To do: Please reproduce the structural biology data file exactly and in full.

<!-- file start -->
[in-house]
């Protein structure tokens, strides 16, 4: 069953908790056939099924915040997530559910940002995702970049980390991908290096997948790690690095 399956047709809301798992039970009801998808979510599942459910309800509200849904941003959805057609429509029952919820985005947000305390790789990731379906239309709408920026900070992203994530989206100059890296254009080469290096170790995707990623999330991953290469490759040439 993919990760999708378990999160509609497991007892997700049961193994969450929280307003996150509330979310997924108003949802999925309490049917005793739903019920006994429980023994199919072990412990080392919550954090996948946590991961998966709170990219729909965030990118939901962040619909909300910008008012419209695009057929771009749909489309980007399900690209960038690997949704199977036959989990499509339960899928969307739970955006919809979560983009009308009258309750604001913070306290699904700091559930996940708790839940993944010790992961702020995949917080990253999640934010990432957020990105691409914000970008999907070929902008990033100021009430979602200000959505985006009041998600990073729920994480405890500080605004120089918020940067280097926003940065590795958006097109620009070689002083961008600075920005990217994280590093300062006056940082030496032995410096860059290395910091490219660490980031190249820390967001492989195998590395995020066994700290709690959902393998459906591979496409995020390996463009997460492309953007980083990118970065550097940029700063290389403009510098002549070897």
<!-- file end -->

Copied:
[in-house]
């Protein structure tokens, strides 16, 4: 069953908790056939099924915040997530559910940002995702970049980390991908290096997948790690690095 399956047709809301798992039970009801998808979510599942459910309800509200849904941003959805057609429509029952919820985005947000305390790789990731379906239309709408920026900070992203994530989206100059890296254009080469290096170790995707990623999330991953290469490759040439 993919990760999708378990999160509609497991007892997700049961193994969450929280307003996150509330979310997924108003949802999925309490049917005793739903019920006994429980023994199919072990412990080392919550954090996948946590991961998966709170990219729909965030990118939901962040619909909300910008008012419209695009057929771009749909489309980007399900690209960038690997949704199977036959989990499509339960899928969307739970955006919809979560983009009308009258309750604001913070306290699904700091559930996940708790839940993944010790992961702020995949917080990253999640934010990432957020990105691409914000970008999907070929902008990033100021009430979602200000959505985006009041998600990073729920994480405890500080605004120089918020940067280097926003940065590795958006097109620009070689002083961008600075920005990217994280590093300062006056940082030496032995410096860059290395910091490219660490980031190249820390967001492989195998590395995020066994700290709690959902393998459906591979496409995020390996463009997460492309953007980083990118970065550097940029700063290389403009510098002549070897």